Our goal throughout this blog is to prevent injury. While we typically focus on prevention of musculoskeletal disorders, we have been known to color outside of the box. 

This time we are talking about something a little more serious. YES, all safety is serious, but this matter is one that is often not talked about because it can be uncomfortable.

Let’s talk about Suicide awareness

Did that just make you squirm a little? GOOD. This is a topic that we should all be at least slightly savvy on, particularly in the industrial workspace. This is because suicide rates can be up to 5x as high in those that work in industrial settings as the actual fatality rate is in those settings

Translation? For every 1 work related fatality that happens in the workplace setting, up to 5 more happen by suicide to the same individuals that work in that setting.

You may be thinking…suicidal thoughts have never occurred to you. However, they might have with your co-workers. The CDC reports that suicide is the 10th leading cause of death in the US. That statistic as well as the increased prevalence in manual labor settings is a good reason to be aware of these signs and know where to go for help.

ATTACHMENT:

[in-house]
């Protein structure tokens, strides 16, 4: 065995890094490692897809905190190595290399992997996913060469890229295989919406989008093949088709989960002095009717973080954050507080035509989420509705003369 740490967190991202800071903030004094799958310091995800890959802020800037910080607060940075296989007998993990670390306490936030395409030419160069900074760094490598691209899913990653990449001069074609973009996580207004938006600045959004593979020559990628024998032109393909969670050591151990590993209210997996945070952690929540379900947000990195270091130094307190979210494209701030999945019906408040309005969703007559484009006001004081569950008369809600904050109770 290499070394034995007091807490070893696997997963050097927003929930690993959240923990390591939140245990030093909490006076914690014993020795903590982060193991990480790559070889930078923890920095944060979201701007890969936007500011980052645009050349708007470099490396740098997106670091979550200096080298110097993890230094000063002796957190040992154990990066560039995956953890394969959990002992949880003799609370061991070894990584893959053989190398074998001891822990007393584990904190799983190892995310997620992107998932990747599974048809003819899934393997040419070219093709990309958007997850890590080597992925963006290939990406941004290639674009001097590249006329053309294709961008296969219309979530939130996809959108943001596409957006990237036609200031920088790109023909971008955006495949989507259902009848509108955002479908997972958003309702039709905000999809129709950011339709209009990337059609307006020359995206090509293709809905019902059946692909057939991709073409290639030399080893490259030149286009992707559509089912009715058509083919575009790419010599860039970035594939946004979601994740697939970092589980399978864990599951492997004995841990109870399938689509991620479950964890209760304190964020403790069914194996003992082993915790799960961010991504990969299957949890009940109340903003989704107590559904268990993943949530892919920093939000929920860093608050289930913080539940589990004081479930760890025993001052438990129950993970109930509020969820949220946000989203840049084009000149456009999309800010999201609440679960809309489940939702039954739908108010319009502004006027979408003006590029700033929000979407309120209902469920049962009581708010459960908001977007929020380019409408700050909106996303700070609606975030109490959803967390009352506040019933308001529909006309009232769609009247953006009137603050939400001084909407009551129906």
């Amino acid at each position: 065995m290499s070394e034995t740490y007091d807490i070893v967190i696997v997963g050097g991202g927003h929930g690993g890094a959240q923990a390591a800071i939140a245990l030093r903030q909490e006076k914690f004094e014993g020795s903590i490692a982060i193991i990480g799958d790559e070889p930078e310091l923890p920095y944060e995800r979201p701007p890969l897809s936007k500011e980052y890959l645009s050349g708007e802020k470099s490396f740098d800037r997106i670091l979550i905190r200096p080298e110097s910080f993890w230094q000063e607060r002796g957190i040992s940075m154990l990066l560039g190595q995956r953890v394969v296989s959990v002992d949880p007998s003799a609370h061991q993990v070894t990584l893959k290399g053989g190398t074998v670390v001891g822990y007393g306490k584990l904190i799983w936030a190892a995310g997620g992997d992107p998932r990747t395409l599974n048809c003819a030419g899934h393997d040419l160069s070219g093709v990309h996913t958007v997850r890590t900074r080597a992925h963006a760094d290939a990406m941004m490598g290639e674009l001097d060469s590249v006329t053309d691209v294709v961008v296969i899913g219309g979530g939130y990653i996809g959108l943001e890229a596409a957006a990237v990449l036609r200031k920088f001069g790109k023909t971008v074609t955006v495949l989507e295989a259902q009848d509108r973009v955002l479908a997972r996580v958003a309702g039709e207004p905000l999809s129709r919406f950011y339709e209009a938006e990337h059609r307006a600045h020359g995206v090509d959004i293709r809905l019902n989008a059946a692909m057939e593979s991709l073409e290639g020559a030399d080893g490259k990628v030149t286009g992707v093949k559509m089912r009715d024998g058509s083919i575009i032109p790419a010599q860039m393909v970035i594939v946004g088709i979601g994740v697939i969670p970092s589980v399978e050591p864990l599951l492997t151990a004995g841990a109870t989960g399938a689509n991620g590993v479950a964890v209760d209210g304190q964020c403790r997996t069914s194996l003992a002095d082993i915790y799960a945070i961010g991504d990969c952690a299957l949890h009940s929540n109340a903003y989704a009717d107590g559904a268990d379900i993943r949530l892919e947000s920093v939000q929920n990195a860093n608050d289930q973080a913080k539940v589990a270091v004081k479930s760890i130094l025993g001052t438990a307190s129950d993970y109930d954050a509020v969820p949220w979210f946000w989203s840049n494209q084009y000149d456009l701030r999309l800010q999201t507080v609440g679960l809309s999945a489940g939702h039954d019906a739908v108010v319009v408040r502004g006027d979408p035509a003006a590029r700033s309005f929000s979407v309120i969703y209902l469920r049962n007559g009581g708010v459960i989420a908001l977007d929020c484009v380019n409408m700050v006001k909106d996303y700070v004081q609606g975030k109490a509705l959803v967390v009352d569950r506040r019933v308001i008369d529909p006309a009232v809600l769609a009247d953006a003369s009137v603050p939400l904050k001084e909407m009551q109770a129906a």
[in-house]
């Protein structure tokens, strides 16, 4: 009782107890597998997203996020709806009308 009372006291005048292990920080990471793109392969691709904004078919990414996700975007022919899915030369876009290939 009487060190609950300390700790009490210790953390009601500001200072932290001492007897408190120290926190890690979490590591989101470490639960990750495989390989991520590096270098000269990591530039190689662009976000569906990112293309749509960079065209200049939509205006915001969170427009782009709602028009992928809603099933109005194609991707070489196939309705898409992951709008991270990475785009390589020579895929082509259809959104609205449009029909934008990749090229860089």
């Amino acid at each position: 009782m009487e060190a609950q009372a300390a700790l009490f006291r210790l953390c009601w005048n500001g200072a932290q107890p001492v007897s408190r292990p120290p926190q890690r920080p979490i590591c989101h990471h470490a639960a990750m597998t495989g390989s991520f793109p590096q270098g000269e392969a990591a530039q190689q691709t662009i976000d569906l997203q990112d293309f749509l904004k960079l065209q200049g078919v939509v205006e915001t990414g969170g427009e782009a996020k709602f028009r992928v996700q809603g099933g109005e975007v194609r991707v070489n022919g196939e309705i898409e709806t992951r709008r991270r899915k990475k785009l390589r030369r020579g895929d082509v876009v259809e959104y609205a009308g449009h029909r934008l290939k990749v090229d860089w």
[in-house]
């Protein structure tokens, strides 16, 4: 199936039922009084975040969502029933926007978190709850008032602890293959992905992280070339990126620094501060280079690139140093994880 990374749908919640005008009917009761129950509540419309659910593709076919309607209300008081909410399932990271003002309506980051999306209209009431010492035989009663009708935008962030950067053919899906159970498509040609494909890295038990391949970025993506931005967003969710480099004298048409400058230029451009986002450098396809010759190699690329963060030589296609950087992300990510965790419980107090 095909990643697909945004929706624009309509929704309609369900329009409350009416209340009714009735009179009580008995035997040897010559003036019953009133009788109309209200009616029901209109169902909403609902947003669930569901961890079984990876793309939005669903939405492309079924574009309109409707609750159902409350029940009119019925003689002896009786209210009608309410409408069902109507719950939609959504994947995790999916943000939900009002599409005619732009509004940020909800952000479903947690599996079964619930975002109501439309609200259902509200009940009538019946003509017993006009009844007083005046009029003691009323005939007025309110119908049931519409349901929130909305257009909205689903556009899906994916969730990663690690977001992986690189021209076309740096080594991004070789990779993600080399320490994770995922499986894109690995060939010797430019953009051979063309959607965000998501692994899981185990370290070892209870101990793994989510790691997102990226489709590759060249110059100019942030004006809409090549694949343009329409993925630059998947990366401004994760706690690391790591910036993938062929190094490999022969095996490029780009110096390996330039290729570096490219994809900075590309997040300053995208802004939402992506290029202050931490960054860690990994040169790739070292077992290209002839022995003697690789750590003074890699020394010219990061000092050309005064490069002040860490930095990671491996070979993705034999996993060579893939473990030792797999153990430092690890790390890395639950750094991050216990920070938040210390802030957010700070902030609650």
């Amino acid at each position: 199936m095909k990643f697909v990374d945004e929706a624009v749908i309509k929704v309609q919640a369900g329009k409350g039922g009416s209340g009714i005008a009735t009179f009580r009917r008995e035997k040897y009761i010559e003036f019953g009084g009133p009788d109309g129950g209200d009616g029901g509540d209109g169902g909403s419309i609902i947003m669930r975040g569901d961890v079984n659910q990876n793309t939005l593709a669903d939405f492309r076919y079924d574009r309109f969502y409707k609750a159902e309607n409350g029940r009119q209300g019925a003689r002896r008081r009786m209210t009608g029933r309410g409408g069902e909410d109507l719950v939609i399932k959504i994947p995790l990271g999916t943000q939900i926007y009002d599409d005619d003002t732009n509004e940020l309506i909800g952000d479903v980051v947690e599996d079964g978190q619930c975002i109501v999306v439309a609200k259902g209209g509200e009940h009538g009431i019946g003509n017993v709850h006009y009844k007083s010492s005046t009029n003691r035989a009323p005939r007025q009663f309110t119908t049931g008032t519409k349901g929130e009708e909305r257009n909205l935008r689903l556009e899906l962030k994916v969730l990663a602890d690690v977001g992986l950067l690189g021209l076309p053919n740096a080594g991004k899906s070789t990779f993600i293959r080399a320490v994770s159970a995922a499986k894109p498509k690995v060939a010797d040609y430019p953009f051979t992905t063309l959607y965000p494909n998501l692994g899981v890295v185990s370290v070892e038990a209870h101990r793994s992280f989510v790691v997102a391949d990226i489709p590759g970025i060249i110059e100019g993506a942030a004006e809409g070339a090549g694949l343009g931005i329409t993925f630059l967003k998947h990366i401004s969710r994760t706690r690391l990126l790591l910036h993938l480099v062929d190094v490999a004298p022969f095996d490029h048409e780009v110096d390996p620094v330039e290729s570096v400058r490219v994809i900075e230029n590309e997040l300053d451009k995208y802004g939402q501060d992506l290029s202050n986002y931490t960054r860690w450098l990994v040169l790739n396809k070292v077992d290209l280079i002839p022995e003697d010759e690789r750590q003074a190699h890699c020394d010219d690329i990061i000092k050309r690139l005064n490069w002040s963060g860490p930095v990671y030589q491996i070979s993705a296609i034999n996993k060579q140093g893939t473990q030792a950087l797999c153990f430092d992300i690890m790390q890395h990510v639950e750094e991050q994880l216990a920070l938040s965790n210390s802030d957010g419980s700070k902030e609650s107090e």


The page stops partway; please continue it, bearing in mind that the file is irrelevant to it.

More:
What should we be looking for then?

A change in behavior or the presence of entirely new behaviors is what we should have our “feelers” up for. When it is related to a painful event, loss, or change it is even more concerning. 

*Remember, most people who take their lives exhibit one or more warning signs either through what they say or what they do.

What they say:

  • Talking about killing themselves
  • Feeling hopeless
  • Having no reason to live
  • Being a burden to others
  • Feeling trapped
  • Unbearable pain

What they do:

  • Increase use of alcohol or drugs
  • Look for a way to end their lives (search online for methods)
  • Withdraw from activities, family, and friends
  • Sleep too much or too little
  • Visit or call people to say goodbye
  • Give away prized possessions
  • Increased aggression
  • Increased fatigue

Let’s all help stop the stigma

Myth: Asking someone about suicide may plant the idea in their minds. 

It DOESN’T. End the stigma. Start a conversation. Promote wellness. Be a resource. Check out our tool box talk with additional information. Use it to educate your workforce.

Where to go? 

Keep this number handy. Put it in your contacts. You never know when it will be needed.

National Crisis Line phone number:

  • 1-800-273-TALK (8255)
  • Text HELLO to 741741
  • Prevención Nacional del Suicidio: 1-888-628-9454